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(Editor Note: As sure as the leaves turn color in New England in October, each year we receive a positively glowing subscriber report on the fishing around Essex, Massachusetts, for striped bass — and, this time, BIG bluefish — with Orvis-Endorsed guide Captain Kalil Boghdan of Downriver Charters (Tel. 978-407-7901. Web: www. The parade of positive reports we’ve received on Boghdan began in 2008 with a report from David Frances, Report ID 3986 in our Trip Planning Database. It continued in 2009 with equally positive reports from Honor Roll subscriber Bill Taylor, Report ID 4059; and subscriber George Bentley, Report ID 4095. These and all the reports in our database are available FREE to Online Extra subscribers. The latest reports is from subscriber Larry Johnson, a successful guide/outfitter in his own right at Soaring Eagle Lodge on the San Juan River in New Mexico. We’ll let him tell you the story. Enjoy!)

I was taking my semi-annual vacation to Boston from New Mexico this summer to see my beloved Red Sox play baseball, and to eat as much seafood in general and as many lobsters in particular as possible (13 in two weeks). I am an Angling Report subscriber, and I had noted the positive reports on Capt. Kalil Boghdan who works out of the Essex River area north of Boston. Striped bass have been on my “Fly Rod Bucket List” for some time, so I booked a day with the Captain. What a treat! The AR trip reports were spot on! My one-day trip eventually turned into five days on the water with this highly-skilled guide. When I booked, he answered all my questions, his e-mails were prompt and rendezvous locations very clear. He was very frank that the fishing had been slow but if we were lucky we would have some toothy bluefish added to the deal. He was correct in all regards.

As soon as I showed up at the marina in Essex and saw the spotless condition of his vessel I knew this was going to be a good trip. We followed the rising tide out into the mouth of the estuary and then back in again. Yes, we had to work to catch fish but they were there and he knew where to find them. We also had a little help from our fine feathered friends. Capt. Kalil was constantly scanning the water and the air for birds and said if there were birds feeding on the water, there were fish feeding under the birds.

We had two rods set up, one with wire leader for the bluefish and the other with 16-pound tippet for the stripers. Both rods were used a lot. Needless to say, after only a few hours out, I had already crossed both striper and bluefish off my list of new species on the fly. I don’t count fish, but we were well into double digits before he apologized for the fishing being slow. Slow…??? The fish were not huge on that first day but I was sure there were steroids in the clams and crabs they were eating! I was very glad I went with the 9-weight instead of the 7-weight that I almost brought with me.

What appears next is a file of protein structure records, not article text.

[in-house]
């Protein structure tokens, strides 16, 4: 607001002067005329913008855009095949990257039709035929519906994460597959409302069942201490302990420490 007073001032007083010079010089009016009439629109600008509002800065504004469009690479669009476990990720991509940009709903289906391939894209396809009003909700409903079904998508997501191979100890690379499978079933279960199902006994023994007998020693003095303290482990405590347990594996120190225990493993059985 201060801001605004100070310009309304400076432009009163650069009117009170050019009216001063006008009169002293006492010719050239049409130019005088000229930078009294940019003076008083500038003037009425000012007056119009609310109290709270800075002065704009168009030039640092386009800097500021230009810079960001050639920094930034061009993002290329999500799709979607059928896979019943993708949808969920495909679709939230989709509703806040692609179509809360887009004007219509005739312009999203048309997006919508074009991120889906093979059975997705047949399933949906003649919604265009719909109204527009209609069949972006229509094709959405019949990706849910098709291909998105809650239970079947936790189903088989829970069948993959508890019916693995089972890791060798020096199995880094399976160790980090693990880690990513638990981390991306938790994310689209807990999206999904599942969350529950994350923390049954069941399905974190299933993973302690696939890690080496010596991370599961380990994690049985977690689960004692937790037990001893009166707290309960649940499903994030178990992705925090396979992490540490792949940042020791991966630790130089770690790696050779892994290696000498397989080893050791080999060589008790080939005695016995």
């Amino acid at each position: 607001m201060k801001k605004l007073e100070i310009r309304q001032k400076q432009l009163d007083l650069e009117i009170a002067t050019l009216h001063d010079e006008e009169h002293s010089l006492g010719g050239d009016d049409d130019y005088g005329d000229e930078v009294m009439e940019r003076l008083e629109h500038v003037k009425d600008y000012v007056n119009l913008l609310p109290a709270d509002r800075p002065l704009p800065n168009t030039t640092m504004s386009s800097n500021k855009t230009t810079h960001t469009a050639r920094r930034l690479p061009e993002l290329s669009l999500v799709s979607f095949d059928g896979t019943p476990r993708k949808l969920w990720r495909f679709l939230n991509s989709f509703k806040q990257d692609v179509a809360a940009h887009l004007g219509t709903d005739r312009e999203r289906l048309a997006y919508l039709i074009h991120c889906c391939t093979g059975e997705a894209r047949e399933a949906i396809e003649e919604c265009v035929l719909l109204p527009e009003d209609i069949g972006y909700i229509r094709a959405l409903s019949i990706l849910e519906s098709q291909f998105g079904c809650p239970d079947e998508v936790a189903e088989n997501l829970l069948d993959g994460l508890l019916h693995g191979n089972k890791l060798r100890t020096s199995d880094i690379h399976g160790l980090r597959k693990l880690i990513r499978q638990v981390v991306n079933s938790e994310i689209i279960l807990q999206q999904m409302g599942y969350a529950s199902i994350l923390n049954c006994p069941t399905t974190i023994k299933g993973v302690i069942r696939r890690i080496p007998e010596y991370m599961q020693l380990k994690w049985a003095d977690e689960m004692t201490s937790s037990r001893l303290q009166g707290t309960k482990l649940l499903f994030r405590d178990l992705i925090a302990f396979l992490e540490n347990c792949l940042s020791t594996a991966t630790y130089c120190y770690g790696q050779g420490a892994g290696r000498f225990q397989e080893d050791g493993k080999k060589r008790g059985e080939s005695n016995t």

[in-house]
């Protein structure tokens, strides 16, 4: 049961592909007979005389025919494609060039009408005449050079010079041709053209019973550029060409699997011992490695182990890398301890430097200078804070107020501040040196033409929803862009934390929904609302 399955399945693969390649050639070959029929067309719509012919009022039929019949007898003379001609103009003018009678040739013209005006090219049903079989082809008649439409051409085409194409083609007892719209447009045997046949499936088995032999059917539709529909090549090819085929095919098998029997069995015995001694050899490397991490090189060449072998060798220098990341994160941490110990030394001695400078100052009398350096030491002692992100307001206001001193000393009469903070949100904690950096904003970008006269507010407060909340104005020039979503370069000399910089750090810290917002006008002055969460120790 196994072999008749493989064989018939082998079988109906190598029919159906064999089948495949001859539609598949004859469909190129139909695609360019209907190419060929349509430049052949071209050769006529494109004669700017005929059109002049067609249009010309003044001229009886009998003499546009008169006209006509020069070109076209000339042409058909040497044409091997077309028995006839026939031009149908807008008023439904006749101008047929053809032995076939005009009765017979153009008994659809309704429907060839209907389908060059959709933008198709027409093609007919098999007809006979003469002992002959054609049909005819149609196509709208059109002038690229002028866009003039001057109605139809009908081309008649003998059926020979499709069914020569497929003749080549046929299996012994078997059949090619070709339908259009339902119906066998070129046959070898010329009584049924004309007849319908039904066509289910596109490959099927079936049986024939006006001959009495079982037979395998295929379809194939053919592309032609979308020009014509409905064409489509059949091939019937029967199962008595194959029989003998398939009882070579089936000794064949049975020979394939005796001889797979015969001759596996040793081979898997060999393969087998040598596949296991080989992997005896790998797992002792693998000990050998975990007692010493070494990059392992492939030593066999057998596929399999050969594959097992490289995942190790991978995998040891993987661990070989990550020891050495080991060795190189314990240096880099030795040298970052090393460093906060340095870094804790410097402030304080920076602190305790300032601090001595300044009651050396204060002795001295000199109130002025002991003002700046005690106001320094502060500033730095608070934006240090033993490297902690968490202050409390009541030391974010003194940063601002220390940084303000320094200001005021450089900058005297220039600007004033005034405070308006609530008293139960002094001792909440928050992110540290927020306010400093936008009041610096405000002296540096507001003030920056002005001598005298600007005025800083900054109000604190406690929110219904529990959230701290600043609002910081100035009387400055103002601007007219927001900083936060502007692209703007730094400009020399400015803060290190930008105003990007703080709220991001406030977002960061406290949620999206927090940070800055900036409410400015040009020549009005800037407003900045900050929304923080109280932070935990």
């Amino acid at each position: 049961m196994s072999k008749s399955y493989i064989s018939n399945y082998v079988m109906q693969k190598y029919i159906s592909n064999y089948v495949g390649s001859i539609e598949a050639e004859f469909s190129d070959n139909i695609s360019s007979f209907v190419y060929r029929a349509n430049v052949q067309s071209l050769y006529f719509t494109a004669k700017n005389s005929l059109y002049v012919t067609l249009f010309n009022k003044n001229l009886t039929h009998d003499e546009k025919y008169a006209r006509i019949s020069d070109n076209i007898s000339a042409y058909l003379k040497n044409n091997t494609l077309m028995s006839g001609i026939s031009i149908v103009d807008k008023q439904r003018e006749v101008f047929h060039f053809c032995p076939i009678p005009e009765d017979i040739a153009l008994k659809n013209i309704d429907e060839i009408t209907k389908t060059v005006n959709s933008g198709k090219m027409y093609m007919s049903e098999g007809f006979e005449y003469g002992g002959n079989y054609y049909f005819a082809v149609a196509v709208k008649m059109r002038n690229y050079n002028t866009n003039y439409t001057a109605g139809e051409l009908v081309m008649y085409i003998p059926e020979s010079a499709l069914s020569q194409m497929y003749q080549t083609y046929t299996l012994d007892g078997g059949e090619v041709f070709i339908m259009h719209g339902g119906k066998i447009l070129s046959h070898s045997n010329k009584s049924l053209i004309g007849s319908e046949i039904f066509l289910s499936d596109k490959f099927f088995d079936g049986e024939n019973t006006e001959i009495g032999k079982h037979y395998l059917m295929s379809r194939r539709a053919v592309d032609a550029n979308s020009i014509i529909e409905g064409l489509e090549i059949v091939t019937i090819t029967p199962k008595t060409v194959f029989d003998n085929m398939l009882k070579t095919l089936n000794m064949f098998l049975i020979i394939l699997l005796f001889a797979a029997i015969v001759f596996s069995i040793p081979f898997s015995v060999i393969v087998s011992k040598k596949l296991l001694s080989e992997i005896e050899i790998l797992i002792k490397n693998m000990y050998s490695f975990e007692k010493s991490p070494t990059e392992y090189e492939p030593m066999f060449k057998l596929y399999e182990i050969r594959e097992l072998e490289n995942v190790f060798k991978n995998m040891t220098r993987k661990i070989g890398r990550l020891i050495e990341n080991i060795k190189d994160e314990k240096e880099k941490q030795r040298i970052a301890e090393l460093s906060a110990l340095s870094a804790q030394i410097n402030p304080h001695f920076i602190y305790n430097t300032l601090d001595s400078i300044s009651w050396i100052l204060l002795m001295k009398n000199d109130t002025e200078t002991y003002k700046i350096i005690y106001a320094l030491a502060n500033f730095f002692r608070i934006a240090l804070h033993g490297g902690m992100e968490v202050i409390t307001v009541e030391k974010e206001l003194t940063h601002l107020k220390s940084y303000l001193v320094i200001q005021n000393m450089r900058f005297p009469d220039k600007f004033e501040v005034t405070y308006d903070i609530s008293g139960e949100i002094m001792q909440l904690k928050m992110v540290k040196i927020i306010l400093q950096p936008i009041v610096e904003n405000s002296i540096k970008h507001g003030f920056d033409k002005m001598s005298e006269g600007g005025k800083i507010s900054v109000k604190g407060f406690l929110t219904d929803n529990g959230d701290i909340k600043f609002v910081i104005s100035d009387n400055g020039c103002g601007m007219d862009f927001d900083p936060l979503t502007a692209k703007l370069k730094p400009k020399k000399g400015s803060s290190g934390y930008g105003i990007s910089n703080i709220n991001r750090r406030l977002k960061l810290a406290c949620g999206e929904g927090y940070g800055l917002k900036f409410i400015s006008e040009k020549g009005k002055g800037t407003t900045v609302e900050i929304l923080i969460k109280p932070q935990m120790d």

As stated, I booked a one day trip, then another and another…for a total of five days on the water. Each day got better and I learned something new every day. Capt Kalil, a former educator, has to be one of the best instructional guides I have ever used, and I have used a lot of guides in my 57 years! I don’t know what kept me booking additional days. It could have been his fishing skills, or the hot coffee and fresh pastries each morning when we met at 6 am, or the gourmet lunch each afternoon. I have to say we were very lucky with the weather: not one drop of rain, temps in the mid 80s each day, no humidity to speak of and those nasty greenhead flies were almost non-existent.

On Day 2, we were off-motor and on a gentle drift over what had been a white sand beach a few hours earlier (they get seven- to eight-foot tides in this area) when all of a sudden, BOOM!, one torpedo zips by. And then, BOOM!, another and another and, BANG!, we were in the middle of a huge school of blues. These were big dudes. I quickly switched rods to the wire tippet. The first cast produced a 14-pound bluefish that ended up on the Boga Grip only after what seemed like a half-hour battle. We drifted and followed the school for some time and hooked up several more blues in the 10-pound-plus class. After that, we drifted the tide in and had stripers until we quit. So, of course, I had to commit to another day….

The highlight of my trip was my last day when we hit busting fish and birds everywhere. At that point, Capt. Kalil said, “We are going dry,” and he gave me his Orvis Helios 8-weight with what looked like a fat red and white canary made of foam and feathers. Well, I don’t know if you could call it dry fly fishing, but…. He told me to chuck it out as far I could and start popping and stripping as hard as possible. On my third pop, Wham! This fish hit like a baby tarpon, ate the fly and cartwheeled three feet out of the water. That “dry-fly” set-up was all I used for the rest of the day. What a finish!

Needless to say there was no controversy of any kind on this trip. I give Capt. Kalil a five-star rating on all facets of his operation and would highly recommend his services to all Angling Report subscribers. – Larry Johnson

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